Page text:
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Title: Efficient sampling schemes for Bayesian MARS models with many predictors
Authors: Nott, D.J.
Kuk, A.Y.C. 
Duc, H.
Keywords: Bayesian inference
High-dimensional regression
Markov chain Monte Carlo
Multivariate adaptive regression splines
Nonparametric regression
Issue Date: Apr-2005
Citation: Nott, D.J., Kuk, A.Y.C., Duc, H. (2005-04). Efficient sampling schemes for Bayesian MARS models with many predictors. Statistics and Computing 15 (2) : 93-101. ScholarBank@NUS Repository.
Abstract: Multivariate adaptive regression spline fitting or MARS (Friedman 1991) provides a useful methodology for flexible adaptive regression with many predictors. The MARS methodology produces an estimate of the mean response that is a linear combination of adaptively chosen basis functions. Recently, a Bayesian version of MARS has been proposed (Denison, Mallick and Smith 1998a, Holmes and Denison, 2002) combining the MARS methodology with the benefits of Bayesian methods for accounting for model uncertainty to achieve improvements in predictive performance. In implementation of the Bayesian MARS approach, Markov chain Monte Carlo methods are used for computations, in which at each iteration of the algorithm it is proposed to change the current model by either (a) Adding a basis function (birth step) (b) Deleting a basis function (death step) or (c) Altering an existing basis function (change step). In the algorithm of Denison, Mallick and Smith (1998a), when a birth step is proposed, the type of basis function is determined by simulation from the prior. This works well in problems with a small number of predictors, is simple to program, and leads to a simple form for Metropolis-Hastings acceptance probabilities. However, in problems with very large numbers of predictors where many of the predictors are useless it may be difficult to find interesting interactions with such an approach. In the original MARS algorithm of Friedman (1991) a heuristic is used of building up higher order interactions from lower order ones, which greatly reduces the complexity of the search for good basis functions to add to the model. While we do not exactly follow the intuition of the original MARS algorithm in this paper, we nevertheless suggest a similar idea in which the Metropolis-Hastings proposals of Denison, Mallick and Smith (1998a) are altered to allow dependence on the current model. Our modification allows more rapid identification and exploration of important interactions, especially in problems with very large numbers of predictor variables and many useless predictors. Performance of the algorithms is compared in simulation studies. © 2005 Springer Science + Business Media, Inc.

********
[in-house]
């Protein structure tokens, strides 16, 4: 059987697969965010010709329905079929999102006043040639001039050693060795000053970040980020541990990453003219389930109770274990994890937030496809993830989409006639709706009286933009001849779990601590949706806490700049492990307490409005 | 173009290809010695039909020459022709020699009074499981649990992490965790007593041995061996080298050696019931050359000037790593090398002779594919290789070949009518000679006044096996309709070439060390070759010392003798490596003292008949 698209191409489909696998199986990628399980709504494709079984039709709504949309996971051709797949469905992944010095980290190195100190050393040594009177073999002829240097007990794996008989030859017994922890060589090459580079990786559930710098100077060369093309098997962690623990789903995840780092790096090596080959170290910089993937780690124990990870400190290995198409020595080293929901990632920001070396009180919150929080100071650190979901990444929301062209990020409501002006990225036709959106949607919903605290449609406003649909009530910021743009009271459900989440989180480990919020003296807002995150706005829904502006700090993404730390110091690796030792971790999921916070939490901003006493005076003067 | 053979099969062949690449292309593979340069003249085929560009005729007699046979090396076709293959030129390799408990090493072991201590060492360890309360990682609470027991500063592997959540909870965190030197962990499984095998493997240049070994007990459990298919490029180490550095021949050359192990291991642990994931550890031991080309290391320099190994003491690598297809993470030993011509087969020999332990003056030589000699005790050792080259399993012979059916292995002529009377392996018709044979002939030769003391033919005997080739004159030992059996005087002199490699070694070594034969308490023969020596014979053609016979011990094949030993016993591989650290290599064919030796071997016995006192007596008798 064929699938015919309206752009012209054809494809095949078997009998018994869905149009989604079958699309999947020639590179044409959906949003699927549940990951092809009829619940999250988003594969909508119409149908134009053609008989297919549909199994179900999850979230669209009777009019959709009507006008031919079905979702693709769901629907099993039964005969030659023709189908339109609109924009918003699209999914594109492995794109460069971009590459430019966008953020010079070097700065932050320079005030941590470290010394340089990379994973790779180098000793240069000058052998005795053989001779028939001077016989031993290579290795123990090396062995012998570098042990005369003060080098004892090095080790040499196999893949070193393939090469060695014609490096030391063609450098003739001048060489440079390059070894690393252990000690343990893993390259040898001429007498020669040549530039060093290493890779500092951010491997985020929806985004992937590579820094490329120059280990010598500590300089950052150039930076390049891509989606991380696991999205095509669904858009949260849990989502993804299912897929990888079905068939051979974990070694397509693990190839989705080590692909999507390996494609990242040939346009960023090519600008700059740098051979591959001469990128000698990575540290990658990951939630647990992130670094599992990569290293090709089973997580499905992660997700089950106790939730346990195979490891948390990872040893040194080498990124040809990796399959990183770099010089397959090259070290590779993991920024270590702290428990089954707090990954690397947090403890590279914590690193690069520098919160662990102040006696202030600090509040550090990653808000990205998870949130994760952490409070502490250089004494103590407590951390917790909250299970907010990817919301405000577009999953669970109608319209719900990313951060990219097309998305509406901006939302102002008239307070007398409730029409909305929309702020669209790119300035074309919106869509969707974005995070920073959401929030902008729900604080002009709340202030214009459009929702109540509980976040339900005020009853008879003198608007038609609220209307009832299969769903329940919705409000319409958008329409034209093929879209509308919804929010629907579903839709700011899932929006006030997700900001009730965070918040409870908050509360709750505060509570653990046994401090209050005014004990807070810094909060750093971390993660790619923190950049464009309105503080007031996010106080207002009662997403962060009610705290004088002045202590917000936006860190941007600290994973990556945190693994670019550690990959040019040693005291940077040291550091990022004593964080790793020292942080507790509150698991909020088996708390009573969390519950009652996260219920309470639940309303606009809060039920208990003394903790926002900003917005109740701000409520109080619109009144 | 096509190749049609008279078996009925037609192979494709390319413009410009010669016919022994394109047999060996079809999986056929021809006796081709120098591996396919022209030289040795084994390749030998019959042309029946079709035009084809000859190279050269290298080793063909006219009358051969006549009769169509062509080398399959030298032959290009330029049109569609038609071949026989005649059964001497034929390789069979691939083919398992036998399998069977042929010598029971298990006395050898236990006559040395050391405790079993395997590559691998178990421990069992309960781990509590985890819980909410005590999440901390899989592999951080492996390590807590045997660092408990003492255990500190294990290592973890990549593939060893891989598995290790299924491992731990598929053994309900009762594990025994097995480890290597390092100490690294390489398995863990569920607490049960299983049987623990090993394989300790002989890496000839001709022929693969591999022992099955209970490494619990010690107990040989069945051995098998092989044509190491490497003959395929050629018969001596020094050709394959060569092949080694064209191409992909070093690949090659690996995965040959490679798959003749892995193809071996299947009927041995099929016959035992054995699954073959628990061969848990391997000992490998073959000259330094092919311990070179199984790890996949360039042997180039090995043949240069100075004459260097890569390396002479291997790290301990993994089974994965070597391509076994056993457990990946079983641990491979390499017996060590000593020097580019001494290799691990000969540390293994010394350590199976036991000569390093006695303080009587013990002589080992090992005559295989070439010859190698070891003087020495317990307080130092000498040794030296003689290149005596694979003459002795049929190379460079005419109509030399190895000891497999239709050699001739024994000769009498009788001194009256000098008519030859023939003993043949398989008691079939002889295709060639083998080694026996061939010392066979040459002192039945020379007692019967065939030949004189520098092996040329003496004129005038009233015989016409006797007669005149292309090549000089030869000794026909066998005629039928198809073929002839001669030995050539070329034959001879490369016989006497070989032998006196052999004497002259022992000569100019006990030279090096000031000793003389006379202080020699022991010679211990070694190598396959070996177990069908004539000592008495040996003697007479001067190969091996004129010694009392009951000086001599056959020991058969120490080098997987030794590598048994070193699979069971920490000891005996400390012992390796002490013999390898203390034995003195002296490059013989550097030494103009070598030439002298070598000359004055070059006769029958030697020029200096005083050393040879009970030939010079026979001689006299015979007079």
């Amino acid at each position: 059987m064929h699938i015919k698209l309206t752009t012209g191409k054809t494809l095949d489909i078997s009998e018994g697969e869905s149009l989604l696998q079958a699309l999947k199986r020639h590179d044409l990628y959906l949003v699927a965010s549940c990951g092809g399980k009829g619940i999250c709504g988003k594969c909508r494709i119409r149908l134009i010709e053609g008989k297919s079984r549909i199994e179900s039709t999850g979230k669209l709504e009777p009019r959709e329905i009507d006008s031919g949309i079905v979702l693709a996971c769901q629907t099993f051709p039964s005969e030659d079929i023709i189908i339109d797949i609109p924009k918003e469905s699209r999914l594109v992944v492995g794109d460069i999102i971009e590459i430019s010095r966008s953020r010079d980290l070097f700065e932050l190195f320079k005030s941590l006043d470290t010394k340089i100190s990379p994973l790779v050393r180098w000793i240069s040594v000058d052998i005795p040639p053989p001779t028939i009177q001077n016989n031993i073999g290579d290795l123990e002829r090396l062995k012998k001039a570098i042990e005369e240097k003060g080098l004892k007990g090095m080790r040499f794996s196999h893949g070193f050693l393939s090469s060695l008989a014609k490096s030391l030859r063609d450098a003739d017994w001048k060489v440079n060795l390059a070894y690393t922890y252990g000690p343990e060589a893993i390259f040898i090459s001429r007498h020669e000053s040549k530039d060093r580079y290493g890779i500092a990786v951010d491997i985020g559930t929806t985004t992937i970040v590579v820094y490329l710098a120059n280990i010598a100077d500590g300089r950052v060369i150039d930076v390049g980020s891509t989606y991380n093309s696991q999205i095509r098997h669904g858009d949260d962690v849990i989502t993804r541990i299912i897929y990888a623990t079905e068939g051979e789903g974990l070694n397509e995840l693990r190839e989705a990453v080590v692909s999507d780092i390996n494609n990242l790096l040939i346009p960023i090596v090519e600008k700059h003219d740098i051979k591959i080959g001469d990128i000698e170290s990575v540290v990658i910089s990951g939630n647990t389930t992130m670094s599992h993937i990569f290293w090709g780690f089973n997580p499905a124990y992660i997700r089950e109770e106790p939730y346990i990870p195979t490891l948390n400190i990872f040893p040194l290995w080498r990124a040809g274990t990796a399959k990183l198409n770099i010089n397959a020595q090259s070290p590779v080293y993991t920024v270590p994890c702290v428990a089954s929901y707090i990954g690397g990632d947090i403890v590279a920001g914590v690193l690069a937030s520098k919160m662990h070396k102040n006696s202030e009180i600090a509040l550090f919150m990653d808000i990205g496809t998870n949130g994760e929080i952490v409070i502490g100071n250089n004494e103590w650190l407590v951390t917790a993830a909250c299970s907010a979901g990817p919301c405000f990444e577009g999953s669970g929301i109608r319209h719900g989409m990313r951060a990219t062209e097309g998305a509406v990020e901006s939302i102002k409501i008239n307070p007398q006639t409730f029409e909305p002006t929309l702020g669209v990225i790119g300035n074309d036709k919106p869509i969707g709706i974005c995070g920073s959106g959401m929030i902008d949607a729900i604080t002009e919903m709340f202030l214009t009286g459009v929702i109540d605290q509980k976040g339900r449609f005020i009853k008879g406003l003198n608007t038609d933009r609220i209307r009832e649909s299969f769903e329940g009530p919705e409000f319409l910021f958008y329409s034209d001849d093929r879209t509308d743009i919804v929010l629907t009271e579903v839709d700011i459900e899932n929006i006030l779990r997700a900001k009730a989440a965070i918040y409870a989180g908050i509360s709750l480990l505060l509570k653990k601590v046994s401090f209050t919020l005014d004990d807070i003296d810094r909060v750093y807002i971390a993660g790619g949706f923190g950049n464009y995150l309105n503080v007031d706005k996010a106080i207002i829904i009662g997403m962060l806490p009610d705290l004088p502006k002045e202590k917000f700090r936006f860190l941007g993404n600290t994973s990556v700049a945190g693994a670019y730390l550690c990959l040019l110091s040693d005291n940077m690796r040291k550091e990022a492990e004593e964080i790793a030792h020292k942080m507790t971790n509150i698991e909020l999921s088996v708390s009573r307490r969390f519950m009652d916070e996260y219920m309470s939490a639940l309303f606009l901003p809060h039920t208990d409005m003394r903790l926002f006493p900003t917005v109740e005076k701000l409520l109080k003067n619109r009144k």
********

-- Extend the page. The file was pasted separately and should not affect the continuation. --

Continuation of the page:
Source Title: Statistics and Computing
ISSN: 09603174
DOI: 10.1007/s11222-005-6201-x
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